Warm temperature plants flourish in the southern end of the state with a tropical splendor and naturally are the classes that have a large future here: but such lines as Peas, Snapdragons, and Calendula are something different as far as competition with the real North is concerned. Yet a prosperous business is carried on in these classes of stock, but it is confined to tourists and near-by northern centers; and the prices they get leads us to believe that these lines are profitable as well as permanent. The past unusually mild winter has been felt even down here to the extent of being almost disastrous, especially on Peas. About Macon, Georgia they have had no more than a light freeze all winter, and this unusual condition has thrown a lot of Easter stock out of line. Stocks are practically all blind in Florida this year, which happens down here three seasons out of four with this crop,—very fine tho when favored with moderate temperatures. Snapdragons are noted everywhere. The early or winter kinds are generally used, the regular or original class coming in too late. Strangely enough, rust does not affect them until late in the season when the plants are cut down and weakened. Because of high temperatures when seed is sown, attempts have been made to get young Snapdragons from the north. Moving down here, of course, gives them a check, and this sometimes results in rust. Growers here should know that seed is generally sown in the north early in July and carried through two months of higher temperatures than this section is liable to. When we let young stock get hardened in small pots or become stunted by carrying them too dry, rust frequently gets it. Unchecked growth is the important point. Another cut flower that is more popular down here than with us is the Stulb perennial Ageratum, large, bright, blue, long-stemmed, and excellent for greenhouse growing anywhere. Asters are quite generally grown, but, as with us, they are something of a gamble. This is not surprising when the irregularity of the material they are grown in is considered; but they have it on us here in being able to produce a summer and winter crop of Asters.

No form of training can take the place of experience, especially in the growing of crops. The beginner will hit it fine now and then, but experience is the price of permanent success. A forceful example of this is the business and personality of Joe Leinhart at Oviedo. His stock is uniformly fine, particularly Peas, that are almost alone this season in their excellence. He starts them off early in October, uses a sub-irrigating system, and what else he does to get such Peas during an unfavorable season “depends on what needs to be done.” That’s the voice of experience. A block of Gardenias is noted here that seems to call for nothing more than glass over it to get a crop. They present a significant suggestion.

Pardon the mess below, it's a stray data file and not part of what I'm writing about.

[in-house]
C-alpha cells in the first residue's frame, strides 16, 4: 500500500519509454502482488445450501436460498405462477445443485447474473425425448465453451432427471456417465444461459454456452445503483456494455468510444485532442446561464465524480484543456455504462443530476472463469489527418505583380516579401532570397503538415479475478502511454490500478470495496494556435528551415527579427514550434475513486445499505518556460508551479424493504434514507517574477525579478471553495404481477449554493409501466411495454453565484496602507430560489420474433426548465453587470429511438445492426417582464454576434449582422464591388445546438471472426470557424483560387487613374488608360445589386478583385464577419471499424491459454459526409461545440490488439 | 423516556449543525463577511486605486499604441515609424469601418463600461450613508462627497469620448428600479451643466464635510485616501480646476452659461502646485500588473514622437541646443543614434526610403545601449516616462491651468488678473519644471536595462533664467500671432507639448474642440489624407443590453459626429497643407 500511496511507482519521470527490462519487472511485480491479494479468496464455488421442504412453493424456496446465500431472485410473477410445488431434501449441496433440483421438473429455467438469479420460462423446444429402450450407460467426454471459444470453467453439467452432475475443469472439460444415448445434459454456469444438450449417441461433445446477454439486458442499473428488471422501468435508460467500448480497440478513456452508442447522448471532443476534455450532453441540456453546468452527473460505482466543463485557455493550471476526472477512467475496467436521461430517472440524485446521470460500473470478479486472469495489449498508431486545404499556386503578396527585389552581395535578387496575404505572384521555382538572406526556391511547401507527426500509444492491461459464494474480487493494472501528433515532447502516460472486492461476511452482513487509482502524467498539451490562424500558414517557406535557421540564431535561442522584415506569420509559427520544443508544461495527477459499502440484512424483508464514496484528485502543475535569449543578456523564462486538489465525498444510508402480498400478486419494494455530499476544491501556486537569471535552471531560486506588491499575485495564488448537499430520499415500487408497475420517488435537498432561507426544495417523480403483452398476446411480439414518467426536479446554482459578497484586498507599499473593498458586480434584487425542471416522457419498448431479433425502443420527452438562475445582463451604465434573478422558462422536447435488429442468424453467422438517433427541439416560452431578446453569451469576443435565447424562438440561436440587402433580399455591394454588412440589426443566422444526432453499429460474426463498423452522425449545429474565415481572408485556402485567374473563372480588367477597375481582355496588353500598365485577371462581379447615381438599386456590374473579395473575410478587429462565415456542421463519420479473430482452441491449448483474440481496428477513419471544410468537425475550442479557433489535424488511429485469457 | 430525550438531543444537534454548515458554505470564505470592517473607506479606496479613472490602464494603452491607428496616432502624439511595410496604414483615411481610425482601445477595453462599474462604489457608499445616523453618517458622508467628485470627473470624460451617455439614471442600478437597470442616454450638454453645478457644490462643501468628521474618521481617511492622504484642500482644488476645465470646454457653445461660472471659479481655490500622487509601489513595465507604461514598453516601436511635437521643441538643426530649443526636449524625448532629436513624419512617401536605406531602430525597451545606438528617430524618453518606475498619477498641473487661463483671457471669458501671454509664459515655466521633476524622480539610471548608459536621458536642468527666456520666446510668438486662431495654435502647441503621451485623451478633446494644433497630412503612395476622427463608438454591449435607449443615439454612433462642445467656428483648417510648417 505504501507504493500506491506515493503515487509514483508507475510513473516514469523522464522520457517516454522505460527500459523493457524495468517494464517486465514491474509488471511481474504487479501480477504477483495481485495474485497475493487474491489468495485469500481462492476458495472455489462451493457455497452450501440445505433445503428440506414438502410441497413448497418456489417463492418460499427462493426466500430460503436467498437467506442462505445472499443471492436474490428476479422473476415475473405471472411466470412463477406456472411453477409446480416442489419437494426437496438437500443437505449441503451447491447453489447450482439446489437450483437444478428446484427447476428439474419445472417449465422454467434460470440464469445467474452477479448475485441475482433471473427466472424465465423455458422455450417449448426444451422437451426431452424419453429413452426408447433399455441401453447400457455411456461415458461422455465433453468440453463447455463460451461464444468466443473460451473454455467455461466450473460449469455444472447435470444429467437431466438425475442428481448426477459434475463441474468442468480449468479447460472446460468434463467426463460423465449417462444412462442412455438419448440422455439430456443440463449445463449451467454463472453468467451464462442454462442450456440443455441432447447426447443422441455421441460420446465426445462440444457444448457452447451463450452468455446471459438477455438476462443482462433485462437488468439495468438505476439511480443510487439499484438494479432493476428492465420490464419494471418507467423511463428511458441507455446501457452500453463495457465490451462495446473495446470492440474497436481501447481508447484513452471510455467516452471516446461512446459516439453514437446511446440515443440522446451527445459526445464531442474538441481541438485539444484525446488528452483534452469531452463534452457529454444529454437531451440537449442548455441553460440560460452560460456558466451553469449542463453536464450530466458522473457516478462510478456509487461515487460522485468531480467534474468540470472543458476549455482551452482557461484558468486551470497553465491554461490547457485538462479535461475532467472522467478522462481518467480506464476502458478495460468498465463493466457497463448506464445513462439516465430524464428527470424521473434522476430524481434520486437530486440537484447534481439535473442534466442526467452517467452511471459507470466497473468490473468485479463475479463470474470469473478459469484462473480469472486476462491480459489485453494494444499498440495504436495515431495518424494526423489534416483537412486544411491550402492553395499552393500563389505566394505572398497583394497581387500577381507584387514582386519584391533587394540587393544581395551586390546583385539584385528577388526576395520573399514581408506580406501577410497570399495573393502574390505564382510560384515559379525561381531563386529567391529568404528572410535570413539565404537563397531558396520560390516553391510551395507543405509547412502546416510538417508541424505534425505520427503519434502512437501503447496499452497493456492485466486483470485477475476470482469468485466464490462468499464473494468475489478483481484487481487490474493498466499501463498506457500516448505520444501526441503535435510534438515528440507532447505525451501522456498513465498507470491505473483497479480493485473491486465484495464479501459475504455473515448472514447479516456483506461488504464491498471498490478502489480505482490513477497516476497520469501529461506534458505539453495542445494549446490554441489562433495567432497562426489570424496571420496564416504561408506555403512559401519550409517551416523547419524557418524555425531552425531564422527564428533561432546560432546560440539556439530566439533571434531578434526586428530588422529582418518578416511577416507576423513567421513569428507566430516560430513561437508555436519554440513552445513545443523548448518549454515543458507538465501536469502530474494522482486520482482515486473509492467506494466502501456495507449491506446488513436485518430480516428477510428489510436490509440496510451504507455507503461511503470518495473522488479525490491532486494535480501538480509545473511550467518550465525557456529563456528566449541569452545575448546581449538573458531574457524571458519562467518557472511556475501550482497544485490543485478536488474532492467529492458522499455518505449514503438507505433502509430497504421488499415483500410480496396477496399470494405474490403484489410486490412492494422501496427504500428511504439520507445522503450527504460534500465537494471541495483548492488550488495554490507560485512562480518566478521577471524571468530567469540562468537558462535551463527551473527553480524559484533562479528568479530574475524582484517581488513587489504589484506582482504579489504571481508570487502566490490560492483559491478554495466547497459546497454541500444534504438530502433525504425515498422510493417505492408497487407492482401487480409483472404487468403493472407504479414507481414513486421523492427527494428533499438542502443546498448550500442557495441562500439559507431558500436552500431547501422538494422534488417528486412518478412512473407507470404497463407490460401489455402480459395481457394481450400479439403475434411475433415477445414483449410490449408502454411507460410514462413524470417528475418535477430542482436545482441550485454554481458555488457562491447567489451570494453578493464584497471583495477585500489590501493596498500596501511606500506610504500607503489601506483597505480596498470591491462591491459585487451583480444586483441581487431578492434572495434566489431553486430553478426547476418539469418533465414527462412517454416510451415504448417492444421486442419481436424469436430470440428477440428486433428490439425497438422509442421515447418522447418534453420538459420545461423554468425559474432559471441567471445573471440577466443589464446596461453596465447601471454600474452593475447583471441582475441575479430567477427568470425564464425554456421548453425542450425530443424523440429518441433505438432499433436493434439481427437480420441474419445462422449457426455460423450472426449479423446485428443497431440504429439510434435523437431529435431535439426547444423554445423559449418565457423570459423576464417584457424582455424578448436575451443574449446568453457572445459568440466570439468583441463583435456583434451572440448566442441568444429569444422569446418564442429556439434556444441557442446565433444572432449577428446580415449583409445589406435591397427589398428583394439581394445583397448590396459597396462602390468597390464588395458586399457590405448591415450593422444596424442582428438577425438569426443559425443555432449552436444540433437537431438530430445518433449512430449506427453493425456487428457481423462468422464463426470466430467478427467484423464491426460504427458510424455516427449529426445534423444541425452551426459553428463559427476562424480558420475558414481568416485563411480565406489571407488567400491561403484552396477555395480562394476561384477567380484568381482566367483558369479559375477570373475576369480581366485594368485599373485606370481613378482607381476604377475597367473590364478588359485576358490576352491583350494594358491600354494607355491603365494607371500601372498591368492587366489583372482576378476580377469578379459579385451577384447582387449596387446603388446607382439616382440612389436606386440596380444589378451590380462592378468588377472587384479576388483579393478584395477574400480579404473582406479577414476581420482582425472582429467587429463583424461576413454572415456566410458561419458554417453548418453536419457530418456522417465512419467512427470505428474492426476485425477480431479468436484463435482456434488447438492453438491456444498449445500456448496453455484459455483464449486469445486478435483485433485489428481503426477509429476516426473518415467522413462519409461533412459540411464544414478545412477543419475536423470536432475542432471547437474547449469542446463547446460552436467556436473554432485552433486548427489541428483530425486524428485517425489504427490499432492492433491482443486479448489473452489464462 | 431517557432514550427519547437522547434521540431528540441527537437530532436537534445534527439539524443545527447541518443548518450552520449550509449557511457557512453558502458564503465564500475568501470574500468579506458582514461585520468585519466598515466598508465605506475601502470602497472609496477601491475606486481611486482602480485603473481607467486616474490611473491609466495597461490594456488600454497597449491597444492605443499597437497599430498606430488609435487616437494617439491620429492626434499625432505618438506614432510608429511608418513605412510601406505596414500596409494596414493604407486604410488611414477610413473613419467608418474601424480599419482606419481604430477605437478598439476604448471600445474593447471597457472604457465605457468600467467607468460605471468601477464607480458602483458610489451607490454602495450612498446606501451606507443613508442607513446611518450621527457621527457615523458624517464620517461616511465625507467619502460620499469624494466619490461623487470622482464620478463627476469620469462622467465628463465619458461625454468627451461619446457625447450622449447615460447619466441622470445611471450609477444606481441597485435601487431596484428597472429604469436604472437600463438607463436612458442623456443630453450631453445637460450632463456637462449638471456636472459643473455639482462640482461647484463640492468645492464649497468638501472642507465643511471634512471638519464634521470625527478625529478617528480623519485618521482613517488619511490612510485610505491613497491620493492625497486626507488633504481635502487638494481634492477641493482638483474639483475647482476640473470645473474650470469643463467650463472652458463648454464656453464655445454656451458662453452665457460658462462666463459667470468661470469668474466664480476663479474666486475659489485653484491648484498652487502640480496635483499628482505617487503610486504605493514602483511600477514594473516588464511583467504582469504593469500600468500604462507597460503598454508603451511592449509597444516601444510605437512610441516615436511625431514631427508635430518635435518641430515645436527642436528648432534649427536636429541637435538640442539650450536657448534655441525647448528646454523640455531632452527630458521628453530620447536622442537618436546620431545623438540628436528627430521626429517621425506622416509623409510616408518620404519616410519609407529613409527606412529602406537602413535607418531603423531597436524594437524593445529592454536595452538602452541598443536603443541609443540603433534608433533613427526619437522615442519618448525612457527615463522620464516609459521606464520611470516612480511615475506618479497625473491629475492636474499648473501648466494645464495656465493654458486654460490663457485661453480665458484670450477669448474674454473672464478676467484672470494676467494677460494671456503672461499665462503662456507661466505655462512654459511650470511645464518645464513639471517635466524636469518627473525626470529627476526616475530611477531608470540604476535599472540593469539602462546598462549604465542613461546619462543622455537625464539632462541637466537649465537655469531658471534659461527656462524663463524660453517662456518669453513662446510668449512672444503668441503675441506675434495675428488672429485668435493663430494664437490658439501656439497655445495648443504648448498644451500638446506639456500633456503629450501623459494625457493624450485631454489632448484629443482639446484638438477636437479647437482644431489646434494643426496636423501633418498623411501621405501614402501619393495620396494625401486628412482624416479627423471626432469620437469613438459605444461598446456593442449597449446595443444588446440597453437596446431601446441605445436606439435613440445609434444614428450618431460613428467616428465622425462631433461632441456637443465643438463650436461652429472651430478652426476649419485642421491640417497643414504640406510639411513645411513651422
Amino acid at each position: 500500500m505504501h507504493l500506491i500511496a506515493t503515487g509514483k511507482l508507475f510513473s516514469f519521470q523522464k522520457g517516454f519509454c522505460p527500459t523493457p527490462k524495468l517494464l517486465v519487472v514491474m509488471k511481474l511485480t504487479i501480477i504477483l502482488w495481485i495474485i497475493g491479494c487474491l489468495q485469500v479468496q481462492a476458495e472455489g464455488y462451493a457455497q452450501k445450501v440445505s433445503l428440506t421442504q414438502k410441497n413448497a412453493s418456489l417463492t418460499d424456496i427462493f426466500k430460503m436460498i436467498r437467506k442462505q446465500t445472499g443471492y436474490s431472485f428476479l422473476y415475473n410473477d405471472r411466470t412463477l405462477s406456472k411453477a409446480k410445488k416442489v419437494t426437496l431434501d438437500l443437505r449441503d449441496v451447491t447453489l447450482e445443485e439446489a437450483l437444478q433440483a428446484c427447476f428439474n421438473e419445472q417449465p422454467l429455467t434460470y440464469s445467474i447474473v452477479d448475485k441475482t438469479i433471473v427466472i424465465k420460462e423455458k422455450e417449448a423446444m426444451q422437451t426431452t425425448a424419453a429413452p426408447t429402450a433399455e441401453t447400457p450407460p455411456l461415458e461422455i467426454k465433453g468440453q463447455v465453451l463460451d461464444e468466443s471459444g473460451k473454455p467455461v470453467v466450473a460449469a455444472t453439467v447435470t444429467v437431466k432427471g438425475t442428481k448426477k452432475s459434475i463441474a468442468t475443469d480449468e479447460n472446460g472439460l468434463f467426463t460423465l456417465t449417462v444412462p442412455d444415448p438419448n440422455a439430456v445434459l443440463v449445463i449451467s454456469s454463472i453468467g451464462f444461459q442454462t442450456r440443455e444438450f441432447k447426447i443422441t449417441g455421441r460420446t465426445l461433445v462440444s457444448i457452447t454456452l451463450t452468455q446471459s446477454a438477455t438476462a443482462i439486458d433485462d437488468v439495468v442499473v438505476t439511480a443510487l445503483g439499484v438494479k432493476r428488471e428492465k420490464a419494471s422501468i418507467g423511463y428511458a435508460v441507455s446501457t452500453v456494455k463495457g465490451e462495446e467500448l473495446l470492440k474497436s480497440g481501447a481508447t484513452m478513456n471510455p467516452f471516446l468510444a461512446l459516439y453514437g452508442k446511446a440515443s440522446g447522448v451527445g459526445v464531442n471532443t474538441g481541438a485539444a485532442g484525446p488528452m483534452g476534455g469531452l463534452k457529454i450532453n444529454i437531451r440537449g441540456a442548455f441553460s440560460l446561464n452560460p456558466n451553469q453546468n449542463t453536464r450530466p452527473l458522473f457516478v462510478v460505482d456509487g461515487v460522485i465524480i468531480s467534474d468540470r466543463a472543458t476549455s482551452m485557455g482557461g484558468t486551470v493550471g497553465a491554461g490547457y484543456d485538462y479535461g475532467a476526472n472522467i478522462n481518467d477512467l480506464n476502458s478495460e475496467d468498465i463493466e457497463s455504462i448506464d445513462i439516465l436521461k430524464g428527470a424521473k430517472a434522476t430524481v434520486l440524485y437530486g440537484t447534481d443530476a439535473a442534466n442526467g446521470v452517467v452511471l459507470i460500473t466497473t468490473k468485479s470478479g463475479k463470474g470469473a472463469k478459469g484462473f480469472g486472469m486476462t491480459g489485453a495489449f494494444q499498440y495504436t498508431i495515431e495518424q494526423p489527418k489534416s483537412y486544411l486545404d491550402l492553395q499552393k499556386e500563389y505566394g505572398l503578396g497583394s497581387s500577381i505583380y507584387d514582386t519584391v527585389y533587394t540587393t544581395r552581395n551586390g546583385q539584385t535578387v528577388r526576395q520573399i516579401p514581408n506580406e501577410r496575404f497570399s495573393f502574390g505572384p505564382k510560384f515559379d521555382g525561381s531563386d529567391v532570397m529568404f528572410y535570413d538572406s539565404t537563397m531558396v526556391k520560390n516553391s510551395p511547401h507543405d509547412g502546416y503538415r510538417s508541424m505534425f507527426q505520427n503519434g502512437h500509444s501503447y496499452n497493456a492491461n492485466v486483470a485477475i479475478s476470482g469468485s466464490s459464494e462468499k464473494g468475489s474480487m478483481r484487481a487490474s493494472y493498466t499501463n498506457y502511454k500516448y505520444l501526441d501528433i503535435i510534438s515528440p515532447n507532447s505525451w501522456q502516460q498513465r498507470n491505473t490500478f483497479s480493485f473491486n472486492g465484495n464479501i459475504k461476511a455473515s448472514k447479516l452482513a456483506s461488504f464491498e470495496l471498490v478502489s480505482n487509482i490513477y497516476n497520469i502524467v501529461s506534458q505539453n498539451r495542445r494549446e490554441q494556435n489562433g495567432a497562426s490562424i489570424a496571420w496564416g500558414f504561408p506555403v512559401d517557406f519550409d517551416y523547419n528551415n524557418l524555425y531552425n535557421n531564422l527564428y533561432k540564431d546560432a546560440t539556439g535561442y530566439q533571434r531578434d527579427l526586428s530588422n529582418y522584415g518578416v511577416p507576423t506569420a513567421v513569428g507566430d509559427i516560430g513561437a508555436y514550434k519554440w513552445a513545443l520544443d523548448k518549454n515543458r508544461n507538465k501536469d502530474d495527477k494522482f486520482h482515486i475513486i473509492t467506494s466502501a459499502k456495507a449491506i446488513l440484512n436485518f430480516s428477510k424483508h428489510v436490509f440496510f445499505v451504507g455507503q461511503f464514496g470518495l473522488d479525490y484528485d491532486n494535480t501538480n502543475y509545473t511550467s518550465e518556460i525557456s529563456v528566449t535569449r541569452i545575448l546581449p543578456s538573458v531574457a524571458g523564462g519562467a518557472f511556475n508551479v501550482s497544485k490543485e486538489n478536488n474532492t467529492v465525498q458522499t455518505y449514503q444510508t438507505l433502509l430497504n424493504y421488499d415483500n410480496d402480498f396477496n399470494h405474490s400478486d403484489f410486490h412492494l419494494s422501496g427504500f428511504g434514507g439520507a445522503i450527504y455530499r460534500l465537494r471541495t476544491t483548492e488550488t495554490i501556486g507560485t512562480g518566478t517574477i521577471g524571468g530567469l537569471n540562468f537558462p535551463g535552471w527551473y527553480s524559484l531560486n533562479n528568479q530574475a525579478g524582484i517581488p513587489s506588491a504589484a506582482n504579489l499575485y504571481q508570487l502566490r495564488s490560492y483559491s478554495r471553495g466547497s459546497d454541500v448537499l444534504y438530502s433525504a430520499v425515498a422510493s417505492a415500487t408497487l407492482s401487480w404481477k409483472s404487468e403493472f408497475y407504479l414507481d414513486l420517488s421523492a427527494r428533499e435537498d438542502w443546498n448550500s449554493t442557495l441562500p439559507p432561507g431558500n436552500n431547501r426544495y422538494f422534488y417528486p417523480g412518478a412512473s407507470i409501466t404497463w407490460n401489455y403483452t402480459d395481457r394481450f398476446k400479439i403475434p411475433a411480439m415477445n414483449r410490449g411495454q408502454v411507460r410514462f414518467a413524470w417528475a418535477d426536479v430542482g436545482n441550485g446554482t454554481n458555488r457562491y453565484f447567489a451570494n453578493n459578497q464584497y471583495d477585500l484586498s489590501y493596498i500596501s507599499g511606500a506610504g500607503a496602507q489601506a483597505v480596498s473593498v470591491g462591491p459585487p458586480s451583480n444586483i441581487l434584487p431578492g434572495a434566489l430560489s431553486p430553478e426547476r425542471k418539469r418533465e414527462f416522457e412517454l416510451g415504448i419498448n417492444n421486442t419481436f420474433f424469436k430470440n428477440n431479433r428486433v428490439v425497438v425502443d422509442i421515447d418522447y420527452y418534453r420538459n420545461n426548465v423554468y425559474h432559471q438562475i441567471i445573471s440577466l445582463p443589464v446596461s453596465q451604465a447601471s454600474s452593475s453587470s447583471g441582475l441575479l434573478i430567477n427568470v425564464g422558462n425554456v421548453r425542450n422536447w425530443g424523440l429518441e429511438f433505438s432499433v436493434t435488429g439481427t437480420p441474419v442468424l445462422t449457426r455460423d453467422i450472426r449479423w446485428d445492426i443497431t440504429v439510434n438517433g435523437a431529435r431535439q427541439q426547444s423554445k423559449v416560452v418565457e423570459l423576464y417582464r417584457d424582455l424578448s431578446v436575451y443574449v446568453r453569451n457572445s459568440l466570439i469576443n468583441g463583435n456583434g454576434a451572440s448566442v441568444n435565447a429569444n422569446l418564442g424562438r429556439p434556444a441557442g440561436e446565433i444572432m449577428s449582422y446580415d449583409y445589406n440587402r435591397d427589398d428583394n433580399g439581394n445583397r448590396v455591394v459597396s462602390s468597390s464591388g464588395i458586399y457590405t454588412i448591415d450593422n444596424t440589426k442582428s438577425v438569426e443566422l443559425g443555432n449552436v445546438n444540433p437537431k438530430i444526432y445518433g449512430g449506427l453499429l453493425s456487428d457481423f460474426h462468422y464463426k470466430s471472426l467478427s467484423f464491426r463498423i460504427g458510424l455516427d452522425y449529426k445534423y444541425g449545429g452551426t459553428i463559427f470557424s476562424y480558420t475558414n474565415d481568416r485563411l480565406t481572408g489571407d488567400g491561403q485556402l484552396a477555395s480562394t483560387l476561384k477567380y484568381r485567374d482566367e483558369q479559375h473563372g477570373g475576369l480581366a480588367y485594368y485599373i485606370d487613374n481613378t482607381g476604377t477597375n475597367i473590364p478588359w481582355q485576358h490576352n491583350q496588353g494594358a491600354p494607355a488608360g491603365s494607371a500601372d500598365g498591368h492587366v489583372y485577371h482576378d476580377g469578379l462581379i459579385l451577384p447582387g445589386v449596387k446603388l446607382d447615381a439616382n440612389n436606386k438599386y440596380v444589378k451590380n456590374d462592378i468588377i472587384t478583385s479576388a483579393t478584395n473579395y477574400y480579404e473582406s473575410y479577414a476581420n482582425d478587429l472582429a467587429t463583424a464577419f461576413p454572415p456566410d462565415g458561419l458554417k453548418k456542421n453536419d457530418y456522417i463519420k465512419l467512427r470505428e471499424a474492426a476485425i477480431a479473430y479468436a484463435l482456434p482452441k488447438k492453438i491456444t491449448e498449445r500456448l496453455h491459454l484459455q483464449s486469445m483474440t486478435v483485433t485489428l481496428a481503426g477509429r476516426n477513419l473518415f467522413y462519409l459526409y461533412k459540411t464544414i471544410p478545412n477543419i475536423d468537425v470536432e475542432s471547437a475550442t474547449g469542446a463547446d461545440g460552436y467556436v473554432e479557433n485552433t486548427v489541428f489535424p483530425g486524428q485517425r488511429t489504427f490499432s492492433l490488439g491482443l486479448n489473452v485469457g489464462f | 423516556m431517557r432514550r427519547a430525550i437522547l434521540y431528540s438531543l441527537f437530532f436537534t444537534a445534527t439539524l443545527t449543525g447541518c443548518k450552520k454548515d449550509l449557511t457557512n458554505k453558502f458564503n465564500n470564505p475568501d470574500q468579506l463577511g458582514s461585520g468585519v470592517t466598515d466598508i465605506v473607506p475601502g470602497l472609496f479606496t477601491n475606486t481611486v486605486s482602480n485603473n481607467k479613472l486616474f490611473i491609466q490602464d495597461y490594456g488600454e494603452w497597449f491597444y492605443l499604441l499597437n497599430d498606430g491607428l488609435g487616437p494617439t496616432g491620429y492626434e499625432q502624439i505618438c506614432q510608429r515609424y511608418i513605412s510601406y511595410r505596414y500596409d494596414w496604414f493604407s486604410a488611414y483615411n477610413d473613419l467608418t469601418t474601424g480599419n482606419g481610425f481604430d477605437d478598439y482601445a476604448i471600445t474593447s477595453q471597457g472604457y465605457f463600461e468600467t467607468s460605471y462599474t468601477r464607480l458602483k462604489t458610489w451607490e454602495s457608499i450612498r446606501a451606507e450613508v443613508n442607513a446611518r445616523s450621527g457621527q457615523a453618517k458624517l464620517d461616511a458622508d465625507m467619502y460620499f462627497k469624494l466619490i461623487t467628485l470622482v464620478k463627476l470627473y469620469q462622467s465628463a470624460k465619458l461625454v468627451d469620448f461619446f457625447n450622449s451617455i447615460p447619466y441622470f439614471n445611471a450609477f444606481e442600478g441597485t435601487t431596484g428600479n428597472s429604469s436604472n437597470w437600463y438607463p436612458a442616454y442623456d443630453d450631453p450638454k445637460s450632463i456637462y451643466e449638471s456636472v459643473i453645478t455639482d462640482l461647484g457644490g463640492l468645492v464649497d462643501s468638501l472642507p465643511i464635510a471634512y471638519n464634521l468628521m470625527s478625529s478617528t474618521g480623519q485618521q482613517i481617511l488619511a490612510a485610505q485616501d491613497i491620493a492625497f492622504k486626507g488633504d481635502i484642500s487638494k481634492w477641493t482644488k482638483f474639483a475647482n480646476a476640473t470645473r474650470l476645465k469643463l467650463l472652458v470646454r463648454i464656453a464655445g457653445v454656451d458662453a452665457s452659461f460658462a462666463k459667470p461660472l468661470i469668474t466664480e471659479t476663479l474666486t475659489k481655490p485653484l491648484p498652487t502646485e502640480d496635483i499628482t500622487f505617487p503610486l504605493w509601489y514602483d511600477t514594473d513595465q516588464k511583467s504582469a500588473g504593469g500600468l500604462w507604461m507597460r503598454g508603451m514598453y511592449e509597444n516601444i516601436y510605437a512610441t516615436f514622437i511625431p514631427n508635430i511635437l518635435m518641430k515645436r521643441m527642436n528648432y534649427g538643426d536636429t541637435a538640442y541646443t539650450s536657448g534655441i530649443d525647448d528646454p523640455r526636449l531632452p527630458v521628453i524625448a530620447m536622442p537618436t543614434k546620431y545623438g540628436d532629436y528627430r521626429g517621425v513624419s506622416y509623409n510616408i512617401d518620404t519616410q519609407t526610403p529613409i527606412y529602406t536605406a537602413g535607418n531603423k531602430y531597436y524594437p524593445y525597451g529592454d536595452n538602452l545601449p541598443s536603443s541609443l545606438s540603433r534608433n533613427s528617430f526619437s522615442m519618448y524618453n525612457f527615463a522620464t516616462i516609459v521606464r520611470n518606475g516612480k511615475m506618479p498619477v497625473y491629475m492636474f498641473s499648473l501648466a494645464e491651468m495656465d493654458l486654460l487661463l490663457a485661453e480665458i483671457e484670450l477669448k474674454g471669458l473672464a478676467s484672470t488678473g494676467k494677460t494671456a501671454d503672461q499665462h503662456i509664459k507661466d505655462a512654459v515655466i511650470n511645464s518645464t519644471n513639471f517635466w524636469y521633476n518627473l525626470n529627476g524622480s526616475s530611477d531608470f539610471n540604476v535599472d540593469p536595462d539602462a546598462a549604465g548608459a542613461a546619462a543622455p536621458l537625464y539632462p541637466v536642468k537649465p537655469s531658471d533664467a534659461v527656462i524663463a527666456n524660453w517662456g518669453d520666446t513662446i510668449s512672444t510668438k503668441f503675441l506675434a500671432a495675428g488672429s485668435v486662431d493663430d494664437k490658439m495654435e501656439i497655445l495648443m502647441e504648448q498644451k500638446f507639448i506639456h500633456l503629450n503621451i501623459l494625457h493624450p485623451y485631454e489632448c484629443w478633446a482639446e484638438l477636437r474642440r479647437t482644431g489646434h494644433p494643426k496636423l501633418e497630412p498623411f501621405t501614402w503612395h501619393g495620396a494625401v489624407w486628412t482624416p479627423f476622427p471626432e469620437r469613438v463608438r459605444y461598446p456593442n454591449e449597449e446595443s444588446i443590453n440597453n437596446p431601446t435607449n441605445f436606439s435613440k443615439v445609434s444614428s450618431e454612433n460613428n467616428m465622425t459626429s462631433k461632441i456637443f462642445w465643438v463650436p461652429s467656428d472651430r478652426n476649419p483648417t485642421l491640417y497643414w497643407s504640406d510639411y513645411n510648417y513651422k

We drove into Central Florida on a moonlight evening over perfect highways and with the rich fragrance of orange blossoms in the air; it was an enchanting picture indeed. But let us look at it under the broad light of their semi-tropical sun. The wild jungle growth, especially of scrub palms, is a landscape feature. We are informed that it costs around $1,000 an acre to clear and get it planted. Then, before a profitable crop can be produced, fertility must be put into the soil; and a heavy rain will leach this out of most material met with here, making it necessary to renew the fertilizer. There has been money in the citrus crops with the inevitable result,—there are now too many. But the California shortage is helping out just now. The efficient distribution system worked out by their western competition is missing, and this is surprising with so many large interests engaged. Lack of frost, much humidity, and so much uncleared tropical waste land is responsible for the teeming life of insects and rot, just as is our protected greenhouse soil. (Concluded in June issue.)